Taking Stock: My Musings on Spring, Health Goals, and Mortality
Folks, it happens every spring. My brain crawls out of its hibernating cave, squints in the morning light, and wipes the winter sleep from its eyes, ready to receive hopeful, happy thoughts.
I’m a gardener, so I’ve been gazing out at my dormant beds and planning my spring clean-up tasks to clear away dead lily leaves and brittle sedum husks, pull out early weeds, and till the hard spots.
Spring is also the time when I renew my commitment to exercising and eating a healthier diet. With the sun tilting more towards my little spot on the planet, I can better see myself in the mirror. It is in this moment when my true identity becomes clear once again.
I am a writer. I have the craft, the sensibilities and emotional intelligence of a writer, the social immaturity of a writer, the insecurity, self-centeredness and obsessiveness of a writer. But worst of all, I have the body of a writer.
The conflict between my true nature and a desire to change begins afresh.
I also have multiple sclerosis. It bears mentioning, though I don’t like to think of it as being part of my identity. That doesn’t mean it isn’t part of the “who” of me, I just don’t like to slide it in there alongside my writing and gardening. After all, it isn’t a skill, a career, or a hobby. It’s a medical condition. It’s not an accomplishment, it isn’t something one earns, it just is. I’m kind of embarrassed to admit it, but I still balk at saying I have multiple sclerosis. Every time I say it, I visualize standing at a podium in an AA meeting, admitting that I am an addict. I’m not belittling 12-step programs—they are tremendously helpful to millions of people—It’s just that whenever I hear these confessions that start with “I am an __/I have__ . . .” there is, to my mind, a tinge of raciness, worldliness, or perhaps other-worldliness, something that suggests the confessor is a visitor from a secret, submerged place like Atlantis, where strange, mythic creatures commingle with humans that thrive in an altered form.
That is probably because I was raised in and continue to live in an insular environment away from diversity and suffering. I’d hoped that having multiple sclerosis would somehow redeem me and deliver me from unimaginative thinking and the kind of fear that accompanies ignorance and unfamiliarity. But though I am less ignorant of and more accepting of otherness and suffering, I still struggle with wanting to become a member of that horrid club to which I would never really want to belong, the kind of club that is, let’s face it, something akin to the Ku Klux Klan in its myopic intolerance of otherness: The arrogant able-bodied.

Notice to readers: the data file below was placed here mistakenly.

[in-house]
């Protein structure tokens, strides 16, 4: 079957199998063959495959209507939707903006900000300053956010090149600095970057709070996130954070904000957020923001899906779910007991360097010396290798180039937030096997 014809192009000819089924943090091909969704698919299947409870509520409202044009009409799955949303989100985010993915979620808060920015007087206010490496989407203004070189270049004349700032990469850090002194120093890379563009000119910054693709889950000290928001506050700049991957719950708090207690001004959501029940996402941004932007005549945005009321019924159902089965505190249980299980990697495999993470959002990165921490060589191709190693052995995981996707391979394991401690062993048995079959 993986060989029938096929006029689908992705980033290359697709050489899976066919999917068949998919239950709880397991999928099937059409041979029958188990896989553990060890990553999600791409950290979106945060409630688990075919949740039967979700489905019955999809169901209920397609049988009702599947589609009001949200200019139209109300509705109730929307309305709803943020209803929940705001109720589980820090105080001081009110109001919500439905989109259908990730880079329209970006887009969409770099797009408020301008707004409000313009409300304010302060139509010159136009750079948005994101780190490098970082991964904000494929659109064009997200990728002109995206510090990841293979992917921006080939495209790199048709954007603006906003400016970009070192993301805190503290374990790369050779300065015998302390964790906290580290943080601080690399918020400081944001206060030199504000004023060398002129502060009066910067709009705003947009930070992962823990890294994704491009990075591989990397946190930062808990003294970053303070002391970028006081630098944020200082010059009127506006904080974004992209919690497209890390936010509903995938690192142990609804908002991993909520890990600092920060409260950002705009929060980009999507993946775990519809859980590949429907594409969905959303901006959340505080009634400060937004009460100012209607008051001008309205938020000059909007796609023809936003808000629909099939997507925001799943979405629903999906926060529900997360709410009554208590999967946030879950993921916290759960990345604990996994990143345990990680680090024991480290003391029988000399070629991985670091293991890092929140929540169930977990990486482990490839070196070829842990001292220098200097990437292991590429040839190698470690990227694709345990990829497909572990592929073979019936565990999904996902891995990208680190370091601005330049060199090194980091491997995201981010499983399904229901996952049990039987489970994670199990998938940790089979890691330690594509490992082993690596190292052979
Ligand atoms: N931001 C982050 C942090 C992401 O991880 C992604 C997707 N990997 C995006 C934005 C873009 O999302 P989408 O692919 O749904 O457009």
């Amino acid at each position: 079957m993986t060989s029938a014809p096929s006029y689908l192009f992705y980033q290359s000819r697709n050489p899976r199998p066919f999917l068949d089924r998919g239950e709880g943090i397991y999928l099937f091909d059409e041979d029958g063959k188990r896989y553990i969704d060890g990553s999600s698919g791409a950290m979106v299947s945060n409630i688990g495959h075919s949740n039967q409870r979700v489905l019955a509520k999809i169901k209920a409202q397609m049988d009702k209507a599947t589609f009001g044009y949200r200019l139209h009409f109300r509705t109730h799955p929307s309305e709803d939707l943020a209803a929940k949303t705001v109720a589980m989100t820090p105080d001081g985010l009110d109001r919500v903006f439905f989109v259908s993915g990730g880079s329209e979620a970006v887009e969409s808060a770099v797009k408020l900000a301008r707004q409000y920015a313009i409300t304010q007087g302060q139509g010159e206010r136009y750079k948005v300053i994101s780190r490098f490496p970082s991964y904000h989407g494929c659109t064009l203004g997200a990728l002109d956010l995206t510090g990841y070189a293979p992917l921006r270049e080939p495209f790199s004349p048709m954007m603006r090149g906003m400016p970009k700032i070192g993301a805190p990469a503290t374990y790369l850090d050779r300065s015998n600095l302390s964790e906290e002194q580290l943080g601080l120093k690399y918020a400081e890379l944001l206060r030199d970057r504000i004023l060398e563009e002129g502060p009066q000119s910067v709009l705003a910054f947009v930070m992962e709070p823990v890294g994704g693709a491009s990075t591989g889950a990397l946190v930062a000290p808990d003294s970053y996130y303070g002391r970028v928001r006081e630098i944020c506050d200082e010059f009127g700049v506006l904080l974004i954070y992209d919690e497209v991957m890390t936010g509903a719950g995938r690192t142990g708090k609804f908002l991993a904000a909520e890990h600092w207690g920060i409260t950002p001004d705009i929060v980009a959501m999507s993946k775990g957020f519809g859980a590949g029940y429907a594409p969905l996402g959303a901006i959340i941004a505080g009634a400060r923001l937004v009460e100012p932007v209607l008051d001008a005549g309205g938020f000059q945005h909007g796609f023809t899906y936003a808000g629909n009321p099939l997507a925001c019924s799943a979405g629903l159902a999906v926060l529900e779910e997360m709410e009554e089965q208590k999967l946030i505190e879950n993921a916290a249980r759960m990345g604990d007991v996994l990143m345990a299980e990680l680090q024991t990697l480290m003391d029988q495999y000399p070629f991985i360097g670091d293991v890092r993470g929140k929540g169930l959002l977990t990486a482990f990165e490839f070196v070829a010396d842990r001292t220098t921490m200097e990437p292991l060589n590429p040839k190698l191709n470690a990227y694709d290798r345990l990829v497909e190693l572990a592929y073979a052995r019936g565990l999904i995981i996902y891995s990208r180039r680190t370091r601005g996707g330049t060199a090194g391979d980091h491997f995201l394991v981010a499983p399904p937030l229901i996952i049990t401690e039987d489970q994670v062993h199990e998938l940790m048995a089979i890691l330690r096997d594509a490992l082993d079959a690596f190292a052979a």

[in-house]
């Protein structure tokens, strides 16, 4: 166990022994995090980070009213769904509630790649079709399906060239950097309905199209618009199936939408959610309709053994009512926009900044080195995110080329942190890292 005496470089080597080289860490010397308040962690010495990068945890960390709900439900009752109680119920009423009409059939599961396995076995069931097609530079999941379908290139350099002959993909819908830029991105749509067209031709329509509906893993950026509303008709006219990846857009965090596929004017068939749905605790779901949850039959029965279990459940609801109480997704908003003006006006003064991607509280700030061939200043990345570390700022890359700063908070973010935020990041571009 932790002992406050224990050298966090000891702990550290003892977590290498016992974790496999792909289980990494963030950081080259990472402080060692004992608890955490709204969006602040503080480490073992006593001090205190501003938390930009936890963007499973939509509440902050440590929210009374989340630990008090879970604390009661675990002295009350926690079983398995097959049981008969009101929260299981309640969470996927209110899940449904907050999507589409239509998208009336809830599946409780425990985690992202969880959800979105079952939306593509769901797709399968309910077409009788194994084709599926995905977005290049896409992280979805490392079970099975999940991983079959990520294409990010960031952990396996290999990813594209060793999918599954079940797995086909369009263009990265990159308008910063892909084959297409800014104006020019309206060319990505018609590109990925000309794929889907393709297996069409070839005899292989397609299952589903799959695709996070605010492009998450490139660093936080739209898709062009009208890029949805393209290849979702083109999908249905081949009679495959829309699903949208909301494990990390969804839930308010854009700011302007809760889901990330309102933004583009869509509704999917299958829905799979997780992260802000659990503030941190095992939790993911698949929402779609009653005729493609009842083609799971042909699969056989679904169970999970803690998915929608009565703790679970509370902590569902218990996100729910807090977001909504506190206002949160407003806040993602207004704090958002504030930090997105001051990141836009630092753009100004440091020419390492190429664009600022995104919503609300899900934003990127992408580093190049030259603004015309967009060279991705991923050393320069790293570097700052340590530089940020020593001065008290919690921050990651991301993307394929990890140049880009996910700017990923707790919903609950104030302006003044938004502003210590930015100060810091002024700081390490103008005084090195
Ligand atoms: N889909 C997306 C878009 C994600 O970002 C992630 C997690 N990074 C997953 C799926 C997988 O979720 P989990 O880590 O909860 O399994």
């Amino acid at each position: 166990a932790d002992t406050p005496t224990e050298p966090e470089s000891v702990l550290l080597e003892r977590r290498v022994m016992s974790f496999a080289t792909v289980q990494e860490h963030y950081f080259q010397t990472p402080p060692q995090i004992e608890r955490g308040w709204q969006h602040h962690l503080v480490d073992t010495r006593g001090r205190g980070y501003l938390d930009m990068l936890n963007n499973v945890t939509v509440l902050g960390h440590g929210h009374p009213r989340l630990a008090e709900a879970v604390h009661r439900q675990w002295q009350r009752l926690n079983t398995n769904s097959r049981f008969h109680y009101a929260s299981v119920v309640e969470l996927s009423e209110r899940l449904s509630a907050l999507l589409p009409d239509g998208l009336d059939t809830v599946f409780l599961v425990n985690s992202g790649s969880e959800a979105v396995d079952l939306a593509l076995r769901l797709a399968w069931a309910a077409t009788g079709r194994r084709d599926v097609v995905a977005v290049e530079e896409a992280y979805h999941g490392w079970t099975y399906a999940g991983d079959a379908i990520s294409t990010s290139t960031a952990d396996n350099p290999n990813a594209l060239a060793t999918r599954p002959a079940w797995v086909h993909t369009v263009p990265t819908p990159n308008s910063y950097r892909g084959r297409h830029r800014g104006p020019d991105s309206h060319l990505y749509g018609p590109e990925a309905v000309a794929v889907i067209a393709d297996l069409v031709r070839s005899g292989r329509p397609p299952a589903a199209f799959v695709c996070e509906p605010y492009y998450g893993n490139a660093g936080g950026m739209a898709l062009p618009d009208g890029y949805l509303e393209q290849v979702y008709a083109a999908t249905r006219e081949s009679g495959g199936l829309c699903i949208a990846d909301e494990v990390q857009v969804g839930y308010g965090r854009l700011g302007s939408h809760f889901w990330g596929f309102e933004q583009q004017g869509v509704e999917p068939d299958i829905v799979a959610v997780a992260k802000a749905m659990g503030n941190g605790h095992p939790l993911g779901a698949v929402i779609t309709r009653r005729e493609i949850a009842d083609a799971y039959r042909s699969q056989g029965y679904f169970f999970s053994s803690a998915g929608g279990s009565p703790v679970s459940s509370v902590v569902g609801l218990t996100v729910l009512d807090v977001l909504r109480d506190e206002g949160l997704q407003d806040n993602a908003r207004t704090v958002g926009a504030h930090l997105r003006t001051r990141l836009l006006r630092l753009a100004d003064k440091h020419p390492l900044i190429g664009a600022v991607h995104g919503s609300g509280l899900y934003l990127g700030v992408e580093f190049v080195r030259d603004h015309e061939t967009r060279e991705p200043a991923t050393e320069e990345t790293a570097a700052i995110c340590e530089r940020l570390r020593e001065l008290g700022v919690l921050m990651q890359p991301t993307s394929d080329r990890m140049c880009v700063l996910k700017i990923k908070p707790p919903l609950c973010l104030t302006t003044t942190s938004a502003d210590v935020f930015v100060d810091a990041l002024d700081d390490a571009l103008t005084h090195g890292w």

Let’s tie in this pot-boiler with the subject of my spring dilemma. I want to be stronger and my spastic muscles to be more flexible. I want to lose weight; eight pounds would put me back in my normal weight range. I want other things, too, that have more to do with vanity than with my health. Vanity is the tie-in with the darker elements mentioned above. Vanity can be a denial of weakness and imperfection. Unchecked, it could become antithetical to coping with a body weakened by multiple sclerosis, and to fostering an accepting attitude about looking less youthfully attractive because I’m nearing age sixty. Not only does my youth fade more each spring, its ebbing away brings my demise into sharper focus. I realize that I have 20-25 years left now, and with that fact comes an urgency to get going on some goals.
It seems as if my goals of losing eight pounds and gaining a little more strength and flexibility are entirely realistic and practical. Of course they are. But if that is all I had to deal with day in and day out, then reaching those goals would be a slam-dunk.
Spring lulls me into making such plans with its mild temperatures and partly cloudy weather. I still need to wear a coat and closed shoes, and the windy 50-degree days are ideal for comfortably walking around outside. In this kind of weather, I can easily fool myself into thinking that daily walks and sessions in the garden will be effortless and that I will maintain these activities. But how easily I forget that everything changes when the summer heat blazes down on all my plans to make good. An afternoon trip to the dollar store can suddenly become a struggle to remain standing after Uhthoff’s phenomenon zaps my feet, balance, and strength sometime between getting out of my car and reaching the store entrance.
I can only hope that we’ll have another mild summer like last year and that I’ll make some progress towards my goals. After all, I did quit smoking after many years of struggle. That was the hardest thing I’ve ever done. If that goal was reachable, surely my health and activity goals can be realized. The memory of past accomplishments are so valuable right now. As tenuous as they might feel in my weak, numb hands, I’m going to hang on for dear life.
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